The book has an extensive glossary, that explains the meaning and relevance of medical terms appearing throughout the chapters. The glossary can be read as a stand-along document. Here is an example of one term, "hamartoma", excerpted from the glossary.
Hamartoma - Hamartomas are benign tumors that occupy a peculiar zone lying between neoplasia (i.e., a clonal expansion of an abnormal cell) and hyperplasia (i.e., the localized overgrowth of a tissue). Some hamartomas are composed of tissues derived from several embryonic lineages (e.g., ectodermal tissues mixed with mesenchymal tissue). This is almost never the case in cancers, which are clonally derived neoplasms wherein every cell is derived from a single embryonic lineage. Tuberous sclerosis is an inherited hamartoma syndrome. The pathognomonic lesion in tuberous sclerosis is the brain tuber, from which the syndrome takes its name. Tubers of the brain consist of localized but poorly demarcated malformations of neuronal and glial cells. Like other hamartoma syndromes, the germline mutation in tuberous sclerosis produces benign hamartomas as well as carcinomas, indicating that hamartomas and cancers are biologically related. Hamartomas and cancers associated with tuberous sclerosis include cortical tubers of brain, retinal astrocytoma, cardiac rhabdomyoma, lymphangiomyomatosis (very rarely), facial angiofibroma, white ash leaf-shaped macules, subcutaneous nodules, cafe-au-lait spots, subungual fibromata, myocardial rhabdomyoma, multiple bilateral renal angiomyolipoma, ependymoma, renal carcinoma, subependymal giant cell astrocytoma .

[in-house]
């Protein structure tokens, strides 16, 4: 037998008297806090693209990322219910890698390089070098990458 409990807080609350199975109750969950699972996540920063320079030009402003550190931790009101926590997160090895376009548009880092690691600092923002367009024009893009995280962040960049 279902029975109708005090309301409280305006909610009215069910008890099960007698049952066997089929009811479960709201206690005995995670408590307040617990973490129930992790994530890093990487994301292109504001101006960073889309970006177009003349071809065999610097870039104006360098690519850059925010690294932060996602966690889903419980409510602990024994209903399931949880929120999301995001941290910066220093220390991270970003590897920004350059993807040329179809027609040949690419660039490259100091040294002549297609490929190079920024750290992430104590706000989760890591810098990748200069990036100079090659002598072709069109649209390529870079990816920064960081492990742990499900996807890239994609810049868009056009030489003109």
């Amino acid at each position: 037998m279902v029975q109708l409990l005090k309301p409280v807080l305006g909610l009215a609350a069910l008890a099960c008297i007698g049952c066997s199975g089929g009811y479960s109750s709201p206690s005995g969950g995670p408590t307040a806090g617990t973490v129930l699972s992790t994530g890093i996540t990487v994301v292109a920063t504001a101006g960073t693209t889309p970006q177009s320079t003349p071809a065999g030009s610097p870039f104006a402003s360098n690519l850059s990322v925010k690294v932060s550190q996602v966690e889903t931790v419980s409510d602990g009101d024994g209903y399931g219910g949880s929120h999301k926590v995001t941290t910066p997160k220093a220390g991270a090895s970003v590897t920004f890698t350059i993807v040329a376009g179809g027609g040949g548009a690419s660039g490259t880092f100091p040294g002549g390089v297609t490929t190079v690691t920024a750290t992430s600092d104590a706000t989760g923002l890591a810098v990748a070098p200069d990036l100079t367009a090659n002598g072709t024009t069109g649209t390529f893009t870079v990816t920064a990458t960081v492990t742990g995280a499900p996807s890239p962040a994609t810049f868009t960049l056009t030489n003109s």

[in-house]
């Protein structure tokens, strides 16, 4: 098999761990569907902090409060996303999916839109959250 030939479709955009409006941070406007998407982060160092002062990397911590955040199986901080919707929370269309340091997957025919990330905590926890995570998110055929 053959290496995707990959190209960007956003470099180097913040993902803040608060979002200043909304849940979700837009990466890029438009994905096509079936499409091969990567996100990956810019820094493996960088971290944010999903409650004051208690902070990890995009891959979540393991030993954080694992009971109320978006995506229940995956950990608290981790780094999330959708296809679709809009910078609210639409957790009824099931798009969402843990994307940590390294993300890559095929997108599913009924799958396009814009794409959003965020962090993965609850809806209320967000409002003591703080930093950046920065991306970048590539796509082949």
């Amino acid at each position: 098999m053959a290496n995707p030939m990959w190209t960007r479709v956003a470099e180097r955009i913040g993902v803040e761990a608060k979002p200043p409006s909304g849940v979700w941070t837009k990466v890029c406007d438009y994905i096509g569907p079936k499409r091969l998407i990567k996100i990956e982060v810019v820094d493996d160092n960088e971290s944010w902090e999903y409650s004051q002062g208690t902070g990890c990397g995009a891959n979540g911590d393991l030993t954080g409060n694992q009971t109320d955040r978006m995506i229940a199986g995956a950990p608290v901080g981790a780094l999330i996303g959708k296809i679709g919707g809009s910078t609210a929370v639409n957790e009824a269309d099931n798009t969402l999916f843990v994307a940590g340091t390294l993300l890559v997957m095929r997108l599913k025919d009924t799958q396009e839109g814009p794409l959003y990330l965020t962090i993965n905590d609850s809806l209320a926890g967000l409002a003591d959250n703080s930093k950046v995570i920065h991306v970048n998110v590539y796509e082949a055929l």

Another genetic condition associated with hamartomas is Cowden syndrome, also known as multiple hamartoma syndrome. Cowden syndrome is associated with a loss of function mutation in PTEN, a tumor suppressor gene. Features that may be encountered are macrocephaly, intestinal hamartomatous polyps, benign hamartomatous skin tumors (multiple trichilemmomas, papillomatous papules, and acral keratoses), dysplastic gangliocytoma of the cerebellum, and a predisposition to cancers of the breast, thyroid and endometrium.
I urge you to read more about my book. There's a good preview of the book at the Google Books site. If you like the book, please request your librarian to purchase a copy of this book for your library or reading room.
- Jules J. Berman, Ph.D., M.D. tags: rare disease, genetic disease, orphan disease, orphan drugs, types of cancer, tumor biology, rare cancers, hyperplasia, tissue overgrowth, carcinogenesis, glossary